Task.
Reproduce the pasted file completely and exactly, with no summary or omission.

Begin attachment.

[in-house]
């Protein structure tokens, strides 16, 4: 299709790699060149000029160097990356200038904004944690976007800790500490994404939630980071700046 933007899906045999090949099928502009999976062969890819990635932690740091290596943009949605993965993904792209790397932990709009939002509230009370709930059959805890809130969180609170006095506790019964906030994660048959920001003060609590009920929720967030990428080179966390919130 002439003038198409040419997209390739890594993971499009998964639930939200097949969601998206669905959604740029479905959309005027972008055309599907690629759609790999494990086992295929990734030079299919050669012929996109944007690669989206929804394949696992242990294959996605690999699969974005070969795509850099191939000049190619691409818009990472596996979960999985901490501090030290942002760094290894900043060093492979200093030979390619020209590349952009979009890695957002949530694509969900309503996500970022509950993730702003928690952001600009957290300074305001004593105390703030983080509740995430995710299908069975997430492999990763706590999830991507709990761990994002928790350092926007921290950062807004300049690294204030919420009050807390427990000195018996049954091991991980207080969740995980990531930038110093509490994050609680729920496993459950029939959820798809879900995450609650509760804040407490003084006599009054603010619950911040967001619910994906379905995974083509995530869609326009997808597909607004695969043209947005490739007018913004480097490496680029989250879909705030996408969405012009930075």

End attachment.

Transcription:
[in-house]
């Protein structure tokens, strides 16, 4: 299709790699060149000029160097990356200038904004944690976007800790500490994404939630980071700046 933007899906045999090949099928502009999976062969890819990635932690740091290596943009949605993965993904792209790397932990709009939002509230009370709930059959805890809130969180609170006095506790019964906030994660048959920001003060609590009920929720967030990428080179966390919130 002439003038198409040419997209390739890594993971499009998964639930939200097949969601998206669905959604740029479905959309005027972008055309599907690629759609790999494990086992295929990734030079299919050669012929996109944007690669989206929804394949696992242990294959996605690999699969974005070969795509850099191939000049190619691409818009990472596996979960999985901490501090030290942002760094290894900043060093492979200093030979390619020209590349952009979009890695957002949530694509969900309503996500970022509950993730702003928690952001600009957290300074305001004593105390703030983080509740995430995710299908069975997430492999990763706590999830991507709990761990994002928790350092926007921290950062807004300049690294204030919420009050807390427990000195018996049954091991991980207080969740995980990531930038110093509490994050609680729920496993459950029939959820798809879900995450609650509760804040407490003084006599009054603010619950911040967001619910994906379905995974083509995530869609326009997808597909607004695969043209947005490739007018913004480097490496680029989250879909705030996408969405012009930075």